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Adversarial Models for Wireless Communication. Andrea W. Richa Arizona State University. Motivation. Channel availability hard to model: Mobility Packet injection Temporary Obstacles Background noise Physical Interference Co-existing networks Jammer. Physical layer jamming.

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adversarial models for wireless communication
Adversarial Models for Wireless Communication

Andrea W. RichaArizona State University

SIROCCO\'13, Andrea Richa

motivation
Motivation

Channel availability hard to model:

  • Mobility
  • Packet injection
  • Temporary Obstacles
  • Background noise
  • Physical Interference
  • Co-existing networks
  • Jammer

SIROCCO\'13, Andrea Richa

physical layer jamming
Physical layer jamming
  • A physical jammerlistens to the open medium and broadcasts in the same frequency band as network
    • can lead to significant disruption of communication at low cost for the jammer

jammer

honest nodes

SIROCCO\'13, Andrea Richa

motivation1
Motivation

Channel availability hard to model:

  • Mobility
  • Packet injection
  • Temporary Obstacles
  • Background noise
  • Physical Interference
  • Co-existing networks
  • Jammer

all contribute to some form of “background noise”

SIROCCO\'13, Andrea Richa

motivation2
Motivation

Ideal world:

Usual approach adopted in theory.

: noise level

Background noise

0

time

SIROCCO\'13, Andrea Richa

motivation3
Motivation

Ideal world:

OR

Usual approach adopted in theory.

: noise level

Background noise

0

time

SIROCCO\'13, Andrea Richa

motivation4
Motivation

Ideal world:

OR (bounded, predictable)

Usual approach adopted in theory.

: noise level

Background noise

0

time

SIROCCO\'13, Andrea Richa

motivation5
Motivation

: noise level

Real world:

How to model this???

background

noise

0

time

SIROCCO\'13, Andrea Richa

our approach adversarial jamming
Our Approach: Adversarial Jamming

X

X

X

Background noise (microwave, radio signal, etc.)

Intentional jammer

Temporary Obstacles (cars etc.)

Co-existing networks …

X

X

SIROCCO\'13, Andrea Richa

our approach adversarial jamming1
Our Approach: Adversarial Jamming
  • Idea: model unpredictable behaviors via adversary (a.k.a. adversarial jammer)!

X

X

X

X

X

SIROCCO\'13, Andrea Richa

overview
Overview
    • Adaptive adversary
    • Single-hop scenario
    • Simple (yet powerful) idea
    • MAC protocol
  • Reactive adversary
    • Fairness
  • Adaptive adversary in multi-hop networks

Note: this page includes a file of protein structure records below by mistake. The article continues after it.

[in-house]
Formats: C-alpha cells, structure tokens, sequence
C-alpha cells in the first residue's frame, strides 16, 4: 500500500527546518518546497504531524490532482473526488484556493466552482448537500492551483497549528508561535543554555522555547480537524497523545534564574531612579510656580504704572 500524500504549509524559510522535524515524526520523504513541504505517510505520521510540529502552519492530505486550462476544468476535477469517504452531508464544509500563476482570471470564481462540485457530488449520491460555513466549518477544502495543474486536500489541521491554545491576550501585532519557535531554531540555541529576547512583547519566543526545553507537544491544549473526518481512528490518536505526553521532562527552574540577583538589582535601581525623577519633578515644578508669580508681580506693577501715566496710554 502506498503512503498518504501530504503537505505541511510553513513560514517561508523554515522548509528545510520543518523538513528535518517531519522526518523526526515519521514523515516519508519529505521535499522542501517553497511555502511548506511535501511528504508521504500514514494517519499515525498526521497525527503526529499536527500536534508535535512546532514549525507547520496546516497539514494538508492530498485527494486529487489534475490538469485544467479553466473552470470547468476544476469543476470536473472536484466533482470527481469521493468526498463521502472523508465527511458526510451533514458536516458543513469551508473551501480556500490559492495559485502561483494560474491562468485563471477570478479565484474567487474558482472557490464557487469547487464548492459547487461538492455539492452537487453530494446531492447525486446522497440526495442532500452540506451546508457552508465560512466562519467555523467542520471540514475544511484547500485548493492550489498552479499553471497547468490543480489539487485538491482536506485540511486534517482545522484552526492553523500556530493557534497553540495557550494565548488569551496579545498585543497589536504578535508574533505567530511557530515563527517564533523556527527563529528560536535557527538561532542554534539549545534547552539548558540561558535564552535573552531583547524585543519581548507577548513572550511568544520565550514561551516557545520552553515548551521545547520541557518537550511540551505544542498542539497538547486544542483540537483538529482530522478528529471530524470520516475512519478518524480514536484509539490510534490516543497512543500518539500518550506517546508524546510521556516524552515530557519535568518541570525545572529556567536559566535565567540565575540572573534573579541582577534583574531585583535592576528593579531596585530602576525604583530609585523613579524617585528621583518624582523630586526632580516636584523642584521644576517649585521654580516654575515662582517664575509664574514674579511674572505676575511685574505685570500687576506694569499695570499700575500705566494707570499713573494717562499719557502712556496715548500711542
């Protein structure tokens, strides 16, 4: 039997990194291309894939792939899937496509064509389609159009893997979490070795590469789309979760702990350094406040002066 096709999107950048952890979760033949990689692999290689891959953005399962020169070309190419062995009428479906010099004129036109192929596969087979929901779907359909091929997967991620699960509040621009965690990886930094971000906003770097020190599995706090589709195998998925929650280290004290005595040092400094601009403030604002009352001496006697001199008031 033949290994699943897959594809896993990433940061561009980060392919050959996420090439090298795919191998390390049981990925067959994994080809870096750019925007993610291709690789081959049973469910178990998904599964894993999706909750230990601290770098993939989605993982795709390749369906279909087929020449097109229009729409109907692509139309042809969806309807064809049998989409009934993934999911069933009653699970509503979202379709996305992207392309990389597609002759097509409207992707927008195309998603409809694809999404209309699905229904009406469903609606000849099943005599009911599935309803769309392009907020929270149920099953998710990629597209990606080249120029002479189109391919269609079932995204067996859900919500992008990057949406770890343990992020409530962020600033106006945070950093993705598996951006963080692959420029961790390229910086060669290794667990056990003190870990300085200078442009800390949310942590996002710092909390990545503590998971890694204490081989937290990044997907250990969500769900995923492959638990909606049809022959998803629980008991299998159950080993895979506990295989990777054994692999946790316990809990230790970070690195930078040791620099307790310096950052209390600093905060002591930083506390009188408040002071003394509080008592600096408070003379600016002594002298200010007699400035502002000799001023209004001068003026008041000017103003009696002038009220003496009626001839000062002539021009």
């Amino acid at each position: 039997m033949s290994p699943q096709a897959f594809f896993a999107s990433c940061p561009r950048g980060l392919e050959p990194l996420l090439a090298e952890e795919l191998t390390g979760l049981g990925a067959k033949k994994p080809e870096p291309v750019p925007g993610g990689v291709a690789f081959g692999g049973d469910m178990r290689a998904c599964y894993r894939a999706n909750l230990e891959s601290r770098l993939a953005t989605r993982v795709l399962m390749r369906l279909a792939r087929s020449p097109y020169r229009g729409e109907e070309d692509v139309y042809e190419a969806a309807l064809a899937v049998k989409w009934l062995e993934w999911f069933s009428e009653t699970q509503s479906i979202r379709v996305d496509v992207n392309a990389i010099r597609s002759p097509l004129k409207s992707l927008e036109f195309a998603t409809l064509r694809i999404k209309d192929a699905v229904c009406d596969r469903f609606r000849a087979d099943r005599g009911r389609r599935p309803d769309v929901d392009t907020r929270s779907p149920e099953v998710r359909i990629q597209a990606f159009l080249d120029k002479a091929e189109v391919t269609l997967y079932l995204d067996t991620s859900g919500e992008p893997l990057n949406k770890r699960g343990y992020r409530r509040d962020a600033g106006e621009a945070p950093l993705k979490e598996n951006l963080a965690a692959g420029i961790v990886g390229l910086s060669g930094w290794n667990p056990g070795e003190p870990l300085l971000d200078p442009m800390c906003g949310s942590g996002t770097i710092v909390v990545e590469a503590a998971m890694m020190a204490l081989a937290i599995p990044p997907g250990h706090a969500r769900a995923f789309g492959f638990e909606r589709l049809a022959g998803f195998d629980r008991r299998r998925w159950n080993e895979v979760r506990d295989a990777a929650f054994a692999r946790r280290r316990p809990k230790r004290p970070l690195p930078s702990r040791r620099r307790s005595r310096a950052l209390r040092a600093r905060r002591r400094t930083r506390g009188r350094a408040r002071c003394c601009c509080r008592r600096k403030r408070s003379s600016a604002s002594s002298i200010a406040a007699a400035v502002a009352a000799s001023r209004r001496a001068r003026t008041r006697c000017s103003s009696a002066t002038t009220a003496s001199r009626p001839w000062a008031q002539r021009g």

• Application: Leader Election
  • Other adversarial models
  • Future work

SIROCCO\'13, Andrea Richa

wireless communication model
Wireless communication model
  • single frequency: e.g., sensor nodes
  • at each time step, a node may decide to transmit a packet (nodes continuously contend to send packets)
  • a node may transmit or sense the channel at any time step (half-duplex)
  • when sensing the channel a node v may
    • sense an idle channel
    • receive a packet
    • sense a busy channel (due to interference or adversarial jamming)

v

SIROCCO\'13, Andrea Richa

single hop wireless network
Single-hop wireless network
  • [Awerbuch, R., Scheideler, PODC’08]
  • nreliable honest nodes and ajammer (adversary); all nodes within transmission range of each other and of the jammer

jammer

SIROCCO\'13, Andrea Richa

adaptive adversary
Adaptive adversary
  • knows protocol and entire history
  • (T,λ)-bounded adversary, 0 < λ < 1: in any time window of size w ≥ T, the adversary can jam ≤ λw time steps

steps jammed by adversary

other steps

w

0 1 …

SIROCCO\'13, Andrea Richa

constant competitive protocol
Constant-competitive protocol
  • a protocol is called constant-competitive against a(T,λ)-bounded adversary if the nodes manage to perform successful transmissions in at least a constant fraction of the steps (w.h.p. or on expectation), for any sufficiently large number of steps

successful transmissions

steps jammed by adversary

other steps (idle channel, message collisions)

w

0 1 …

SIROCCO\'13, Andrea Richa

our main contribution
Our main contribution
  • symmetric local-control MAC protocol that is constant-competitive against any (T,1-ε)-bounded adaptive adversary after Ω (T / ε) steps w.h.p., for any constant 0<ε<1and anyT.
  • energy efficient:
    • converges to bounded amount of energy consumption due to message transmissions by nodes under continuous adversarial jamming (ε=0)
  • fast recovery from any state

~

SIROCCO\'13, Andrea Richa

pros and cons
Pros and Cons

Pros:

  • no prior knowledge of global parameters
    • nodes do not know ε
  • no IDs needed

Cons:

  • nodes know rough estimate γ=O(1/(log T + loglog n))
    • allow for superpolynomial change in n and polynomial change in T over time
  • fair channel use is not guaranteed
    • we will see how to fix that later

SIROCCO\'13, Andrea Richa

physical layer traditional jamming defenses
Physical Layer Traditional Jamming Defenses
  • spread spectrum & frequency hopping:
    • Many references in the literature (specially more applied work)…